As we celebrate the CPS Codillians who represent our island in Brazil this past weekend, we would like to take a deeper dive into each one of this team’s performance in the three key FLL Challenges areas at the Puerto Rico Championship to see what makes up this winning team!
Today we take a look at their Robot Design + Robot Game:
The most visible, and arguably most exciting, part of every FLL Challenge event is the Robot Game. During the Robot Game, teams place their pre-programmed robots on the table and cheer them on as they attempt to complete the highest number of missions and achieve the most points possible within 2.5 minutes. While this is indeed a highlight of many of the events, it only showcases a small part of what teams must achieve during the Robot portion of the Events and Championships.
Behind the scenes, teams must meet with the judges and present and justify their mechanical design, explain the quality, efficiency, and automation of their programming and highlight their innovation and strategy. During this time, judges are also evaluating the teams on their level of teamwork and ownership over their own learning. Let’s relive some of the CPS Codillians highlights from the Robot Design + Robot Game!
What the judges had to say:
We were truly impressed by this team’s eloquence and attention to detail with regards to their robot design, strategy and programming. It was extremely evident that the team came up with all aspects of their robot design and programming themselves, relying on their coach only for guidance when they needed extra motivation or help. They shone in their presentation and truly earned their high ranking in the Robot Design category. Blue, the name they gave their robot, has a highly intentional design and a very efficient and well organized programming.
What the team had to say:
How did you go about the design and construction of Blue and its accessories?
In the previous competition that we participated in we used the EV3 robot, and this robot had only one arm. We keep this idea and build it out of Spike parts.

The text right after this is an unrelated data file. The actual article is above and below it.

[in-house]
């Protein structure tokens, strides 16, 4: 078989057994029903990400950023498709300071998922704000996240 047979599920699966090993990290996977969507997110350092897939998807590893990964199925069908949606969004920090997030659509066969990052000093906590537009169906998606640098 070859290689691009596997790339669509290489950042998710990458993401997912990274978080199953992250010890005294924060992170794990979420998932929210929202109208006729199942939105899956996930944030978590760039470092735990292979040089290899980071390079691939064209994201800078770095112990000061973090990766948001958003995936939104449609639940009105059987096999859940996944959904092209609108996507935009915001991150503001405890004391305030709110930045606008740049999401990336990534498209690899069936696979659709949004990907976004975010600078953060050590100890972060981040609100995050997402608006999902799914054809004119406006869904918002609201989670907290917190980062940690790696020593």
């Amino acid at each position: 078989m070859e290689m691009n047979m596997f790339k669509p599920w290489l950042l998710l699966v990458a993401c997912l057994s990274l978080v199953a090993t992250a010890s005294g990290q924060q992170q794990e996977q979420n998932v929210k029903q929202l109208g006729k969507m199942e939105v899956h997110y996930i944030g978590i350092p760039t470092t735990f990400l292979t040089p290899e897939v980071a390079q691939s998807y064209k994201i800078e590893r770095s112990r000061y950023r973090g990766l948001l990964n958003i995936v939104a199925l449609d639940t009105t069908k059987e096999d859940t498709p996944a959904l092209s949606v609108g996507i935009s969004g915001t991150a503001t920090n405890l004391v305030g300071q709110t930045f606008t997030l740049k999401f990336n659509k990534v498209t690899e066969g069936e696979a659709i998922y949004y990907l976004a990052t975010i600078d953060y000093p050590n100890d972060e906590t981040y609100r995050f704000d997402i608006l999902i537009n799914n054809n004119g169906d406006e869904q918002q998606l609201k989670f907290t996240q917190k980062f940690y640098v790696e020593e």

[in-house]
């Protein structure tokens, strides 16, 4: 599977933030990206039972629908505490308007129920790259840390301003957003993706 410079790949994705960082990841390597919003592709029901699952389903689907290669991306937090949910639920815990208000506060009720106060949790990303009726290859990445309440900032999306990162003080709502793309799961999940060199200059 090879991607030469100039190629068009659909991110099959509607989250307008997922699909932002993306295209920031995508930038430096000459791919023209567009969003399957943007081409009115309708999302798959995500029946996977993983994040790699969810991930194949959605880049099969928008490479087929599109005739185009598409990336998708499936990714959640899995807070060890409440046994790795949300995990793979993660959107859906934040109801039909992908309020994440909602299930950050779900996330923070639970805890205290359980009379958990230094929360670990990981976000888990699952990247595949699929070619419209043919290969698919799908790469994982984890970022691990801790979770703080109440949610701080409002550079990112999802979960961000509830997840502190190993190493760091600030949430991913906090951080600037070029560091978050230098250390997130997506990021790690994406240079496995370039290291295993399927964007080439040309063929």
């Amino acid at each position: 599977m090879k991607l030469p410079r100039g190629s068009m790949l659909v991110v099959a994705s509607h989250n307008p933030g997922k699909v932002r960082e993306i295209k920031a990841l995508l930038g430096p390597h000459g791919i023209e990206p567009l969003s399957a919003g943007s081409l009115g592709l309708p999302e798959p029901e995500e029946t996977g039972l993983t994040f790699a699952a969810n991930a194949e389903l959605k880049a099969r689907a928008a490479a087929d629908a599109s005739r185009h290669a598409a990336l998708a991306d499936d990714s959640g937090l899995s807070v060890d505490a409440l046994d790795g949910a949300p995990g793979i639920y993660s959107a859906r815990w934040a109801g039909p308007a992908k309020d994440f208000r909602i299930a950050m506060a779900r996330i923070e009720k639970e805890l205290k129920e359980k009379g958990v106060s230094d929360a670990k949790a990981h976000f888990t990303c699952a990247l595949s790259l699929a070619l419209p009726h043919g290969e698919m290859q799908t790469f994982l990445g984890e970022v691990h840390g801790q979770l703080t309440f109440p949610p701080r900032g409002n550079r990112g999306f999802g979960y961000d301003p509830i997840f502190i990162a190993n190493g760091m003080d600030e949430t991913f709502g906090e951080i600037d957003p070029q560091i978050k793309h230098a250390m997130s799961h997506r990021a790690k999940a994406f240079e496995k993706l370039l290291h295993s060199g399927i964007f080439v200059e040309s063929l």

At first, the new robot was so light that every time it braked it would lurch forward. To fix this, we added weight to its back. While the problem of the robot was going forward when braking was solved, we found out that when turning the robot needed a lot of space, and because of that it could not fulfill several missions with this structure. So, we talked to resolve this and with the help of our mentor we decided to add another identical arm in the back part.
Once we programmed and tested the robot with the arms, it worked fine, and depending on the mission we made changes.
How many programs do you have? What missions does each tackle?
We had 4 programs. Each program had a lead programmer:
- Program 1- Unload cargo plane, Switch engine and unused capacity
- Program 2 – train load cargo, repair train track, bridge
- Program 3 – Innovation project, unload cargo ship, placing the train in the area
- Program 4 – trucks balance, accident avoidance
How many sensors did you use and how?
We use the distance sensor, color sensor and the gyro sensor that is part of the hub.
- Distance sensor: The robot always leaves in a North direction. The distance sensor is on its back. The distance sensor senses the robot’s distance from the south wall and allows it to determine how far the robot must turn to go to different missions.